With any minority group in your classroom, it is important to present material from diverse perspectives. Perhaps you can invite guest speakers from the particular minority group that you would like to have represented. You can have them come in to speak about their culture, experiences, and even social justice. Incorporate some African-American literature studies or Hispanic cultural experiences into your classroom depending on the demographics or your classroom. Do whatever you can to make your classroom welcoming and inclusive.

Provide Additional Support

Be available for your minority students to provide the additional support they may need. It may be academic help. This may be something you could provide before or after school. Perhaps there are resources in your area that you can make your students aware of. This also may mean providing social and emotional support as needed. This could be as simple as being an understanding ear or a shoulder to cry on. Or it could be more serious and require support from a counselor or other community members. Whatever the case may be, educate yourself regarding the resources available for minority students in your area and ways that you can contribute positively to their lives within your classroom and community.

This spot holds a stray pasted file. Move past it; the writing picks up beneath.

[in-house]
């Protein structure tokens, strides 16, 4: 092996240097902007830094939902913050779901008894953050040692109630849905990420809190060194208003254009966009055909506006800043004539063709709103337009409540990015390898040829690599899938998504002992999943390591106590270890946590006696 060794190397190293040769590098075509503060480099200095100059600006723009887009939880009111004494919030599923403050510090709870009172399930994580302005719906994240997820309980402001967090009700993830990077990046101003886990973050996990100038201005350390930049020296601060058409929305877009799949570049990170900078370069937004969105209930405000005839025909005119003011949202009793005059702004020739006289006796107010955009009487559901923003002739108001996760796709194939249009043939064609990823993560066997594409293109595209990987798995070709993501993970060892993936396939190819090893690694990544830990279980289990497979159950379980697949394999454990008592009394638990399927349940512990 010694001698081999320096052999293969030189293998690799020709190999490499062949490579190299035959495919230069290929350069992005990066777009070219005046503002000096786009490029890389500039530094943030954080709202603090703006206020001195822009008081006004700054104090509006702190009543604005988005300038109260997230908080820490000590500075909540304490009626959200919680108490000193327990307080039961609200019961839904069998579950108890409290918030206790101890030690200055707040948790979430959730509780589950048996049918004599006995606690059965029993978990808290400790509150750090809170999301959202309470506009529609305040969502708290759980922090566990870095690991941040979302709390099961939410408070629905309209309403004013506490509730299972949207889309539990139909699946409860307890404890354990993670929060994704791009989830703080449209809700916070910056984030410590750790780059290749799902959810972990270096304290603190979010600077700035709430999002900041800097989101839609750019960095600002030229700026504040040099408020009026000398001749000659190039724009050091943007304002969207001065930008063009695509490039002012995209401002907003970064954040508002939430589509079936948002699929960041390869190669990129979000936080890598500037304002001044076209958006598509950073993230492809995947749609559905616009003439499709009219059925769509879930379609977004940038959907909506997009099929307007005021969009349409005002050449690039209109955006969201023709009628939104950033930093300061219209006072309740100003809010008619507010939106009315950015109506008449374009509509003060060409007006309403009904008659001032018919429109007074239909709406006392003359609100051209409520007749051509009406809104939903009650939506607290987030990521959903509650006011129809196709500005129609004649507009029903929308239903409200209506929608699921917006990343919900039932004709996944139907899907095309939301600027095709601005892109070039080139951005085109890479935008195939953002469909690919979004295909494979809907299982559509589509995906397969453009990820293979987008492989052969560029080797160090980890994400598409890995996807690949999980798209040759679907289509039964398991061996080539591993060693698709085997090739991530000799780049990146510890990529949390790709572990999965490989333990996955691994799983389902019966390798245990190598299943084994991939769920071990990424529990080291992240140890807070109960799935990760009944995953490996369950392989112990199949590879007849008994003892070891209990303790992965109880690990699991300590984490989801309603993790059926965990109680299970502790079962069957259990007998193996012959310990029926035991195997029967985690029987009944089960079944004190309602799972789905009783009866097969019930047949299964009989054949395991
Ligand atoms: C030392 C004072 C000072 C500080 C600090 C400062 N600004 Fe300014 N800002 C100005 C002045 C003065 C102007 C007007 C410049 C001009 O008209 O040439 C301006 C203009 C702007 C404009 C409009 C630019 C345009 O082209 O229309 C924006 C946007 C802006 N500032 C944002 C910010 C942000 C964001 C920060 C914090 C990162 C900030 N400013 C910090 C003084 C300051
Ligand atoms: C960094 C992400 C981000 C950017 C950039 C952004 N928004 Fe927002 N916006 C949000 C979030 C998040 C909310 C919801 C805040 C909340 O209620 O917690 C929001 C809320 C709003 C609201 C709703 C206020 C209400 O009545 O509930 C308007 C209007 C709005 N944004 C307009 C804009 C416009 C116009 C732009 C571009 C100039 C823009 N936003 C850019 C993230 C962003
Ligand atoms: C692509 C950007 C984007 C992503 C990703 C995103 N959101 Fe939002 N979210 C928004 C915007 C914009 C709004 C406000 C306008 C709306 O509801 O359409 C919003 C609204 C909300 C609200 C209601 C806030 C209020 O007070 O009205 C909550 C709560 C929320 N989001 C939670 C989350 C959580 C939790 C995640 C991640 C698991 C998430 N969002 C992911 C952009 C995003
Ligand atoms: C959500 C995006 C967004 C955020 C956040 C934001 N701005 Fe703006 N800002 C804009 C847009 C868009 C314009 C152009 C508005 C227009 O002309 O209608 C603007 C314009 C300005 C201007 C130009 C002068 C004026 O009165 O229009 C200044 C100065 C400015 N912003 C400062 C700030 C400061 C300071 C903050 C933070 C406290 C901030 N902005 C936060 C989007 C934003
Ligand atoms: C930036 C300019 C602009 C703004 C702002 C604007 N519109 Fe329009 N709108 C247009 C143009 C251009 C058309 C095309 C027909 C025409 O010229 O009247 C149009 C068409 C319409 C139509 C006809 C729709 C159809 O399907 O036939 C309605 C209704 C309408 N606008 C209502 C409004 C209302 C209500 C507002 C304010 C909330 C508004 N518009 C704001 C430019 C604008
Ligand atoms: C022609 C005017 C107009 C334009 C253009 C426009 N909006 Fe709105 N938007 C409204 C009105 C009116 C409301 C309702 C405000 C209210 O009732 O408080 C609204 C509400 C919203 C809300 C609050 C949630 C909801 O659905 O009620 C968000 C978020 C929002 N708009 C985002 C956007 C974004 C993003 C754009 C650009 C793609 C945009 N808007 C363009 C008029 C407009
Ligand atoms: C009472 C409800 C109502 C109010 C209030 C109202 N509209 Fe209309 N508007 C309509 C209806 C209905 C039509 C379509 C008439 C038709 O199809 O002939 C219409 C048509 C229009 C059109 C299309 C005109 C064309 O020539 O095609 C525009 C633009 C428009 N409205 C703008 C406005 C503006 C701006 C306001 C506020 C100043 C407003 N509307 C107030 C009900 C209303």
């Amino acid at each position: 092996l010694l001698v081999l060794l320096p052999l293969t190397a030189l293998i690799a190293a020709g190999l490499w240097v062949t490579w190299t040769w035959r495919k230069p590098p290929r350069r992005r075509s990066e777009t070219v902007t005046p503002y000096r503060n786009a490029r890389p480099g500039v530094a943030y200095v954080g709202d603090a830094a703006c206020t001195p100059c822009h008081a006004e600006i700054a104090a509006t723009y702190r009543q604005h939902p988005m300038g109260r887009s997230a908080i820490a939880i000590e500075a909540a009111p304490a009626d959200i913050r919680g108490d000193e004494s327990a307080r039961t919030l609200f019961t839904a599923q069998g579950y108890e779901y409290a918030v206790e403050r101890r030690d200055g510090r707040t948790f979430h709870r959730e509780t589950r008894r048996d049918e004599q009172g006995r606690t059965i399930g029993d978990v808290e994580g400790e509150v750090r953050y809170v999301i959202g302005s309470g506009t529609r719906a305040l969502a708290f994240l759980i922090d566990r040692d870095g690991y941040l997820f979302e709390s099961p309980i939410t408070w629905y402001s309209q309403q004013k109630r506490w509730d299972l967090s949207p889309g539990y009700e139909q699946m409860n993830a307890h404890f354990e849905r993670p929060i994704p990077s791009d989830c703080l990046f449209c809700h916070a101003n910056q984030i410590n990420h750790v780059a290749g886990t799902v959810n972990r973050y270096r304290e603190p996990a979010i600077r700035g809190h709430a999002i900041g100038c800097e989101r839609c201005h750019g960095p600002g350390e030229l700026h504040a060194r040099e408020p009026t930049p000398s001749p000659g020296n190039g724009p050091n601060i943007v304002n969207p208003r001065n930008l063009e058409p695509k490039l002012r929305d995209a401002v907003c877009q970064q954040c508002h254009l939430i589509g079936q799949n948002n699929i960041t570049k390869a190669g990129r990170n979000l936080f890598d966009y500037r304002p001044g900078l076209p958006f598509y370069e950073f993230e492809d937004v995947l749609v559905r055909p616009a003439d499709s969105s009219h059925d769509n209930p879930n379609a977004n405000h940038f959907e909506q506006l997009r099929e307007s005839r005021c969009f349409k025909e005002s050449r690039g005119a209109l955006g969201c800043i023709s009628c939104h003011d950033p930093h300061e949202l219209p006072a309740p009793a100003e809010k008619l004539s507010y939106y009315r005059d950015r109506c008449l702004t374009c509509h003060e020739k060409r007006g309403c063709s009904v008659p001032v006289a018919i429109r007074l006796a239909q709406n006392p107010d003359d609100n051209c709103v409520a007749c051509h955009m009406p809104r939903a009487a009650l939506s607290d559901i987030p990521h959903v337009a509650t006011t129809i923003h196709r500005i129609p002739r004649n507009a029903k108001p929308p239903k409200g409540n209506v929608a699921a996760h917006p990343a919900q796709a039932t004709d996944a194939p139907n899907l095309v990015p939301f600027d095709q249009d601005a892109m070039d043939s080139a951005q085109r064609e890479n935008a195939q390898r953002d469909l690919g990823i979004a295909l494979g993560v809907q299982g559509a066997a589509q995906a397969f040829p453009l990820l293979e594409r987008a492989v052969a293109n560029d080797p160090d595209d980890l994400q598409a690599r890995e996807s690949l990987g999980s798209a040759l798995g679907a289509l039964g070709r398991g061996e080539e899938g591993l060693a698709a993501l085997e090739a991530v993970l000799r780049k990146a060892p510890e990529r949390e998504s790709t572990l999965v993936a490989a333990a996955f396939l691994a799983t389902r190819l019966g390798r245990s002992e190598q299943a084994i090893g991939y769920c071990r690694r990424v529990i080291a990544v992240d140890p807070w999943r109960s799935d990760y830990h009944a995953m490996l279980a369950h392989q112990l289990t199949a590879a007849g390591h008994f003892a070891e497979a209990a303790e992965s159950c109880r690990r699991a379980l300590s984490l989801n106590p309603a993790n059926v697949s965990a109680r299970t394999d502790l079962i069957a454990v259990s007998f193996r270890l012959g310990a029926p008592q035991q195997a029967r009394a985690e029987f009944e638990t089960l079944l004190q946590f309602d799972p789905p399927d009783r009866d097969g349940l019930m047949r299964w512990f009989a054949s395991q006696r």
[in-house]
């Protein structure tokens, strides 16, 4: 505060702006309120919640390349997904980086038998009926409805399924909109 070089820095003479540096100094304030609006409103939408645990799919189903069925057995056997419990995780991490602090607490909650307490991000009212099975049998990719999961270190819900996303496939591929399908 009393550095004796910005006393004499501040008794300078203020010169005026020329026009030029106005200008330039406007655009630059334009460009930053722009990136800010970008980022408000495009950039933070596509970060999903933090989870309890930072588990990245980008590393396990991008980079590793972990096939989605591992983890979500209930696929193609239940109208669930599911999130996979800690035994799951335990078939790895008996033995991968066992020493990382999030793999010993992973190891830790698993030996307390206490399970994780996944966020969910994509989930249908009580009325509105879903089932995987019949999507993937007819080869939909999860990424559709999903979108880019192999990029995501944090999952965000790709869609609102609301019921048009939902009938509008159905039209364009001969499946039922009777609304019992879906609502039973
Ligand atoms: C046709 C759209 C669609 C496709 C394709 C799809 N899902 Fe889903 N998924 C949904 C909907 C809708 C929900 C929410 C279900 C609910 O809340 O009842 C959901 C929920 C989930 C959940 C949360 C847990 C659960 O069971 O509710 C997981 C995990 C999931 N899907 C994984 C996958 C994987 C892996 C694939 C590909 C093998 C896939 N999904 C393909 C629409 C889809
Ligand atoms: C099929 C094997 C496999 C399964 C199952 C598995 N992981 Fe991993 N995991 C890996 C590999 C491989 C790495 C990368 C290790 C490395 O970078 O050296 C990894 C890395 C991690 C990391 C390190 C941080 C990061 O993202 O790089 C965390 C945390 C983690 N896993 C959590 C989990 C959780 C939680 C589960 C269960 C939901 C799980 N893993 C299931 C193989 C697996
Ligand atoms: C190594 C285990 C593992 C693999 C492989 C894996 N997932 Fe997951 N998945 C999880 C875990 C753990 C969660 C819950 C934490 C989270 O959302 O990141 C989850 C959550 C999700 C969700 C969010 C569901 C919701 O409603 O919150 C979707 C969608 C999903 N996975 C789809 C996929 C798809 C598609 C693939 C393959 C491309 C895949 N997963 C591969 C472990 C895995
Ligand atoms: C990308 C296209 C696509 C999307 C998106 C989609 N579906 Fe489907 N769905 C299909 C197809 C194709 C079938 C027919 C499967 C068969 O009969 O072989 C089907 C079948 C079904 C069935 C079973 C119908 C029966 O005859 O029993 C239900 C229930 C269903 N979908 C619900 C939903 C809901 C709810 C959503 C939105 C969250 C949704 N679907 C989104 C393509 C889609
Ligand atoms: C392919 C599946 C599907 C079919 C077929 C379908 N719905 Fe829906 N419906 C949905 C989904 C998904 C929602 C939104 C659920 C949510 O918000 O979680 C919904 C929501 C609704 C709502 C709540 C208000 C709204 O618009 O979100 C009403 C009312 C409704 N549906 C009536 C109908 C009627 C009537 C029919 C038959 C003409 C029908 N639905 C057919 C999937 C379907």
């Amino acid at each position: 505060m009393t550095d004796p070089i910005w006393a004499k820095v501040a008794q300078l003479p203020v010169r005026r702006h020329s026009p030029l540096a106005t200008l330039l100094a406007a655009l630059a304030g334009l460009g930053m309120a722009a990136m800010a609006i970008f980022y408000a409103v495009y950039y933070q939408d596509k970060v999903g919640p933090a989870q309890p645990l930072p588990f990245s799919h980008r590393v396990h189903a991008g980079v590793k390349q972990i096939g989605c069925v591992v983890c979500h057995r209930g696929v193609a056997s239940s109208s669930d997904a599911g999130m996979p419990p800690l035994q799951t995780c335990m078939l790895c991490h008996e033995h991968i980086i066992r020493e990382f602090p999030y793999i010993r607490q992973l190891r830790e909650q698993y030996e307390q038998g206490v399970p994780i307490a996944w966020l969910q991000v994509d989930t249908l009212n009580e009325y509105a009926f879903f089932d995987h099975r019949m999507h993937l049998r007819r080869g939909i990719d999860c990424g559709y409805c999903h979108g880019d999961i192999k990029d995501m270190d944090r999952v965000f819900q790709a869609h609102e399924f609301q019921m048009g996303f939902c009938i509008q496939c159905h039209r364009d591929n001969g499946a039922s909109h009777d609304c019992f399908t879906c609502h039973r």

By laying a foundation with the above listed tips, you can provide a learning environment that will help students overcome some of the challenges they face as minorities. Of course, there will always be challenges for these students that are unseen. However, Horace Mann, known as the “Father of American Education”, once said, “Education, then, beyond all other divides of human origin, is a great equalizer of conditions of men…”. So, as educators we have a special opportunity to help our minority students in a profound way if we only realize the power of our influence and take the time to make a difference.